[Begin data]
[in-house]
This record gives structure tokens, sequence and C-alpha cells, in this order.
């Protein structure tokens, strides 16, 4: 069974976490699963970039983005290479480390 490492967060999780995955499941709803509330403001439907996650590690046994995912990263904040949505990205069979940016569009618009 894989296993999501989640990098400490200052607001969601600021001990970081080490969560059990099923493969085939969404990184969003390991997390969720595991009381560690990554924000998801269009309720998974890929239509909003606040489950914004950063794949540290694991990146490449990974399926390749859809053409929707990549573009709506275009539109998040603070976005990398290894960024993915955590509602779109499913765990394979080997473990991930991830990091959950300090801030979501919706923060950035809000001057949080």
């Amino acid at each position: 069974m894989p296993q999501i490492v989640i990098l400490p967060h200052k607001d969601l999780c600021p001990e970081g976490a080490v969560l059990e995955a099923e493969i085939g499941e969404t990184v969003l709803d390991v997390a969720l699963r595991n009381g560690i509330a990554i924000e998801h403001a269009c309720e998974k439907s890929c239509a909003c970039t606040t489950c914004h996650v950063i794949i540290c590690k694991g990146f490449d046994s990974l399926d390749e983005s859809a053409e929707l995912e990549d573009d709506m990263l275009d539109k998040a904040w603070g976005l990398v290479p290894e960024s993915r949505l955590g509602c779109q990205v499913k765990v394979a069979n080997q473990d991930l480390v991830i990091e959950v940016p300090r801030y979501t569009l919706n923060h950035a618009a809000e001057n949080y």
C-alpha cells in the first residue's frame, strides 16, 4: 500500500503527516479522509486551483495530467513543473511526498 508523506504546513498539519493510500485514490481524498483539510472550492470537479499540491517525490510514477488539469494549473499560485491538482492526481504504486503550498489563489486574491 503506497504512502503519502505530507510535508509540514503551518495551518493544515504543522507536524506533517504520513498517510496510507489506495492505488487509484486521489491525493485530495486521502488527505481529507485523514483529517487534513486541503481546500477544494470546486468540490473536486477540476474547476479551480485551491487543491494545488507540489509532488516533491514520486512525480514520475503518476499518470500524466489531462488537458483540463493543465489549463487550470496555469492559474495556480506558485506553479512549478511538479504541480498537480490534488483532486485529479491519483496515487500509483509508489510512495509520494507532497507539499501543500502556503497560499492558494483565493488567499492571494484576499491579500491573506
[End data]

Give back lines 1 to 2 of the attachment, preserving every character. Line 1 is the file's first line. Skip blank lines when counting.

[in-house]
This record gives structure tokens, sequence and C-alpha cells, in this order.